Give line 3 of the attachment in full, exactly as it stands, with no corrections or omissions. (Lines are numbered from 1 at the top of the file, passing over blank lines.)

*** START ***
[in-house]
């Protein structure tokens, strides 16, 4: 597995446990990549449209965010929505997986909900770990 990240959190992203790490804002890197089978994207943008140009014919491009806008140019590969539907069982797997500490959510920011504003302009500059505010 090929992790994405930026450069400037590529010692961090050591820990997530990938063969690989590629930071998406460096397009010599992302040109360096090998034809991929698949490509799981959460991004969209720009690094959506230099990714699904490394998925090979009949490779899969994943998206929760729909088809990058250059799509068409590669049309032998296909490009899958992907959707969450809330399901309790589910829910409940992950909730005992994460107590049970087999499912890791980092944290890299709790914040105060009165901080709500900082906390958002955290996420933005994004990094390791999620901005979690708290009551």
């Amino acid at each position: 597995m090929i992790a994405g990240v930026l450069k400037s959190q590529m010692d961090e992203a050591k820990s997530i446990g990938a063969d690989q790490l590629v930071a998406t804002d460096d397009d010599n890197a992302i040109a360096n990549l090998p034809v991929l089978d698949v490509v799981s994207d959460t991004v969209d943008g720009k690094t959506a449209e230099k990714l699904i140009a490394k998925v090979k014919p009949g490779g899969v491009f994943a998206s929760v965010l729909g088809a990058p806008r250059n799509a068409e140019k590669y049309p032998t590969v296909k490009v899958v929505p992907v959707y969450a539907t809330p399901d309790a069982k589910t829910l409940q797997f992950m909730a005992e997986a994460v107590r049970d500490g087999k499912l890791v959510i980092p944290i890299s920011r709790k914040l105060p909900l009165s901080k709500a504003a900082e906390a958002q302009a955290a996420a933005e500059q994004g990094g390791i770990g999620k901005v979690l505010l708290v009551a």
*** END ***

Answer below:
């Amino acid at each position: 597995m090929i992790a994405g990240v930026l450069k400037s959190q590529m010692d961090e992203a050591k820990s997530i446990g990938a063969d690989q790490l590629v930071a998406t804002d460096d397009d010599n890197a992302i040109a360096n990549l090998p034809v991929l089978d698949v490509v799981s994207d959460t991004v969209d943008g720009k690094t959506a449209e230099k990714l699904i140009a490394k998925v090979k014919p009949g490779g899969v491009f994943a998206s929760v965010l729909g088809a990058p806008r250059n799509a068409e140019k590669y049309p032998t590969v296909k490009v899958v929505p992907v959707y969450a539907t809330p399901d309790a069982k589910t829910l409940q797997f992950m909730a005992e997986a994460v107590r049970d500490g087999k499912l890791v959510i980092p944290i890299s920011r709790k914040l105060p909900l009165s901080k709500a504003a900082e906390a958002q302009a955290a996420a933005e500059q994004g990094g390791i770990g999620k901005v979690l505010l708290v009551a």